Like all the other pieces of this Cinderella story, the happily ever after charmingly deviates from the happily ever after of so many little girls' imaginings, the focus on family and the various relationships between the girls remaining in the limelight even when the prince makes his play. Ms. Barrett has written a quick and enormously entertaining story with The Stepsister's Tale, perfect for picking up after a long day for all the sweet comfort it provides despite the darker moments and the challenges the girls face.
Barrett’s comparably quiet account of a household of women working to survive together as a family, sometimes in spite of one another, shines with soft, bucolic realism. The only pampered sister in this tale is Ella, the daughter of the wealthy merchant that Jane’s mother marries in a desperate attempt to rehabilitate the family house and name. After Ella’s father dies and leaves the family in even greater debt, the notion of the Montjoy family honor prevents Jane’s mother from acknowledging their situation, leaving Jane to care for her sister, Maude, the farm animals, and spoiled Ella. When Ella catches the eye of the equally spoiled prince, Jane thinks it might just be the perfect match—or is it? This satisfying story of a resilient young woman’s ingenuity and determination to make her patchwork family survive works its own kind of magic. The weighty portrait of the Montjoy’s crumbling country house feels authentic, and the furtive people of the forest add a touch of fairylike charm. Unfortunately, many of the plot complications are simply misunderstanding, which is frustrating for the reader. Overall, this is an enjoyable read. The inclusion of discussion questions in the back makes it a solid choice for book clubs. Reviewer: Allison Hunter Hill; Ages 12 to 18.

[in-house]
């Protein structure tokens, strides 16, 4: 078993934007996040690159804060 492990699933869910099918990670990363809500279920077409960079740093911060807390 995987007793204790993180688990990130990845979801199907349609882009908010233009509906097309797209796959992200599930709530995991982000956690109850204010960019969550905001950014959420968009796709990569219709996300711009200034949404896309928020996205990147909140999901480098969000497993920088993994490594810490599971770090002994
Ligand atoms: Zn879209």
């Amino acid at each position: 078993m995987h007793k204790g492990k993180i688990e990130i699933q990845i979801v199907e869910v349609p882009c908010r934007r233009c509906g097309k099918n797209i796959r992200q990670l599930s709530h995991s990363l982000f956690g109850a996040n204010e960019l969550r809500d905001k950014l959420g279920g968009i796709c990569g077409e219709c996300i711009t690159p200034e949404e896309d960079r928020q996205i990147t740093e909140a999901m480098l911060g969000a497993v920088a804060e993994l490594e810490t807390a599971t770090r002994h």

Poor Cinderella. Poor, sweet Cinderella. Or maybe it's a little more complicated than that. Tracy Barrett's new novel for teens, The Stepsister's Tale, offers a necessary update to the classic rags-to-riches story.